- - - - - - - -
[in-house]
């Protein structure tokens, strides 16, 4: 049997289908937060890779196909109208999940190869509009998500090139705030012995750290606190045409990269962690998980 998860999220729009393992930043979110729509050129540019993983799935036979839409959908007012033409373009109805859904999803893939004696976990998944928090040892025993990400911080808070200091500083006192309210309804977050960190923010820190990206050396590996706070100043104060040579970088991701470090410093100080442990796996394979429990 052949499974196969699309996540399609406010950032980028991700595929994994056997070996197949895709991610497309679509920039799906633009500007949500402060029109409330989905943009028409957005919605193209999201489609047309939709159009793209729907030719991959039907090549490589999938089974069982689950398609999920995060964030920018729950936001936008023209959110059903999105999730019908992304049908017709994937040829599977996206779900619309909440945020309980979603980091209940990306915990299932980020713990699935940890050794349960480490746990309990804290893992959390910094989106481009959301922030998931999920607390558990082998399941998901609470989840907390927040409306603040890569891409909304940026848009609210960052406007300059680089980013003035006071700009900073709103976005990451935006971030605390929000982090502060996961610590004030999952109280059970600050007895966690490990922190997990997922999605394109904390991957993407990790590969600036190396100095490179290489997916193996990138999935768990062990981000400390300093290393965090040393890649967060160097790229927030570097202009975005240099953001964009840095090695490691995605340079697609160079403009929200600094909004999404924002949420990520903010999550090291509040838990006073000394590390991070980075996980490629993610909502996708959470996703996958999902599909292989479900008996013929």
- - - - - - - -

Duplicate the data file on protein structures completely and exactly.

[in-house]
């Protein structure tokens, strides 16, 4: 049997289908937060890779196909109208999940190869509009998500090139705030012995750290606190045409990269962690998980 998860999220729009393992930043979110729509050129540019993983799935036979839409959908007012033409373009109805859904999803893939004696976990998944928090040892025993990400911080808070200091500083006192309210309804977050960190923010820190990206050396590996706070100043104060040579970088991701470090410093100080442990796996394979429990 052949499974196969699309996540399609406010950032980028991700595929994994056997070996197949895709991610497309679509920039799906633009500007949500402060029109409330989905943009028409957005919605193209999201489609047309939709159009793209729907030719991959039907090549490589999938089974069982689950398609999920995060964030920018729950936001936008023209959110059903999105999730019908992304049908017709994937040829599977996206779900619309909440945020309980979603980091209940990306915990299932980020713990699935940890050794349960480490746990309990804290893992959390910094989106481009959301922030998931999920607390558990082998399941998901609470989840907390927040409306603040890569891409909304940026848009609210960052406007300059680089980013003035006071700009900073709103976005990451935006971030605390929000982090502060996961610590004030999952109280059970600050007895966690490990922190997990997922999605394109904390991957993407990790590969600036190396100095490179290489997916193996990138999935768990062990981000400390300093290393965090040393890649967060160097790229927030570097202009975005240099953001964009840095090695490691995605340079697609160079403009929200600094909004999404924002949420990520903010999550090291509040838990006073000394590390991070980075996980490629993610909502996708959470996703996958999902599909292989479900008996013929």